When Widmer sent me the two bottles of their new Raspberry Russian Imperial Stout, there was an additional detail that was a nice touch: a “note tag” that you could write your tasting notes on when you drink the first bottle, and then tie that tag to the second bottle so when you drink that one—a year or so later, per their suggestion—you’d be able to compare notes on the fresh vs. the aged beer. I thought this was a cool idea, and really clever. Of course I filled it out and tied it to the second bottle.
Anyway, the beer. I’m pretty convinced that this is their KGB Russian Imperial Stout (which they released last year) with raspberries added, even if it’s not been overtly stated. The alcohol is the same, the IBUs are the same, and the malts are mostly the same. Maybe that’s the intent of this Alchemy Project series, to take a previous big beer and amp it up even more? (Like they did with the first beer in this series, the Barrel-aged Brrrbon.)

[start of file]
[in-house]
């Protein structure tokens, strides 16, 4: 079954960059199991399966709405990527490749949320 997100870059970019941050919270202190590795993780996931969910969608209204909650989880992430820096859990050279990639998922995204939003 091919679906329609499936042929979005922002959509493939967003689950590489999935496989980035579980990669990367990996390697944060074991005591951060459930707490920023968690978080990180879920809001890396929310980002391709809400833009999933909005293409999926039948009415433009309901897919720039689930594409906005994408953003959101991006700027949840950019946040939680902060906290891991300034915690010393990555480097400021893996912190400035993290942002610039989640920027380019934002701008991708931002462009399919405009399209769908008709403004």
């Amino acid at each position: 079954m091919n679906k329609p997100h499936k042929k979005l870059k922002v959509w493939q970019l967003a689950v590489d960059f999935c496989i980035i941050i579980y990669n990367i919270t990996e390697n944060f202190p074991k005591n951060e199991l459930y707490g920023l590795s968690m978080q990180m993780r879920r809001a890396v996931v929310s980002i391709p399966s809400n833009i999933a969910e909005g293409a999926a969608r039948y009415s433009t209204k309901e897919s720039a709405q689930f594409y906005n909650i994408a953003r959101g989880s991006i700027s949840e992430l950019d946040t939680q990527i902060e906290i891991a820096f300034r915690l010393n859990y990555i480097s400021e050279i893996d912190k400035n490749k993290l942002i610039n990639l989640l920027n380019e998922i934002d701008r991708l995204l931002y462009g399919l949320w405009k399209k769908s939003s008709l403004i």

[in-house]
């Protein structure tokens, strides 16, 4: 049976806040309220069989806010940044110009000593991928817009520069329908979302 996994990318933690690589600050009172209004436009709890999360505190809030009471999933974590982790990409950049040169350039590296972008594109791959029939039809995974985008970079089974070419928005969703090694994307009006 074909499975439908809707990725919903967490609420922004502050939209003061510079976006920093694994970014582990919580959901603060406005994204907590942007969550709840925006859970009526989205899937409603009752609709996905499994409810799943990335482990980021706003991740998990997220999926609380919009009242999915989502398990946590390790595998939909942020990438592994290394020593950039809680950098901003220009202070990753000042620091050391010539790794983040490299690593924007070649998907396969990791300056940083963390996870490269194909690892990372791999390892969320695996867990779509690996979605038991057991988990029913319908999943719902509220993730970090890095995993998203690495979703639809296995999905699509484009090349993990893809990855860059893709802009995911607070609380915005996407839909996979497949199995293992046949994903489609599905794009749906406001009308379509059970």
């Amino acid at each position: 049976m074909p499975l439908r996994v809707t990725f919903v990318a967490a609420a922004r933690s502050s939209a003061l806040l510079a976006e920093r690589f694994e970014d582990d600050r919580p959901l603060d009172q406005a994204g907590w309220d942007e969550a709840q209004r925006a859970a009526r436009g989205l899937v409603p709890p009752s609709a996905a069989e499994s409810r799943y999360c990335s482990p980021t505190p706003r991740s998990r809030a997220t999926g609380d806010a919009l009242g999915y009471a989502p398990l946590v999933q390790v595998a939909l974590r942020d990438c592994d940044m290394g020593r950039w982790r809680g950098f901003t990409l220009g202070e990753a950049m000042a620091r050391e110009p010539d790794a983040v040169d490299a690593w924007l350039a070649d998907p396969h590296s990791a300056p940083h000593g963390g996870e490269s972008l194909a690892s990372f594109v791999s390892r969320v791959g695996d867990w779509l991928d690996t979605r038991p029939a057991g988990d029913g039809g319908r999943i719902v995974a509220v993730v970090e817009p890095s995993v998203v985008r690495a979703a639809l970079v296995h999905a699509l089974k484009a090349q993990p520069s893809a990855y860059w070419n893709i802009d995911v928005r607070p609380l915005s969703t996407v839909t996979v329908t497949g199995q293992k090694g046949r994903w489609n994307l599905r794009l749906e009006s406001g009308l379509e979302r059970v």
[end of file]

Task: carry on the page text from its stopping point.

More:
That’s okay, because the KGB was a really good beer and this one is too. It’s 9.3% abv and they say:
An extremely rich and complex beer, the addition of raspberries during the fermentation process results in an almost purplish opaque color with a beautiful brown head. Warm chocolate and roasty notes compliment the hop bitterness.
Appearance: I don’t know about a purplish color; I see opaque black with a light tan head that leaves really nice lacing on the sides of the glass.
Smell: Tart berry nose (almost more “sour” to me than fruity) with bittersweet chocolate and fresh ground coffee following it up. As it warms, that tart berry character becomes more prominent.
Taste: A dry, roasty stout—very dry—with charred notes all over the roasted barley, but still allowing hints of raspberry to come through, light and tart. As it warms it softens up, and the berry flavor starts revealing itself more prominently. Maybe a touch boozy, but it hides the alcohol strength well. And still very dry throughout.
Mouthfeel: Lighter than you’d expect out of an Imperial Stout, with a dry, dry finish.
Overall: Take a dry stout and boost the strength to imperial levels yet keep it very dry and lighter in the body; that’s what you get with Widmer’s (KGB) Imperial Stout interpretation. The berries are subtle and tart, but present. Restrained, and really quite good—if you don’t mind this dry style (as opposed to what a lot of people want in a RIS, sticky, chewy, sweet body).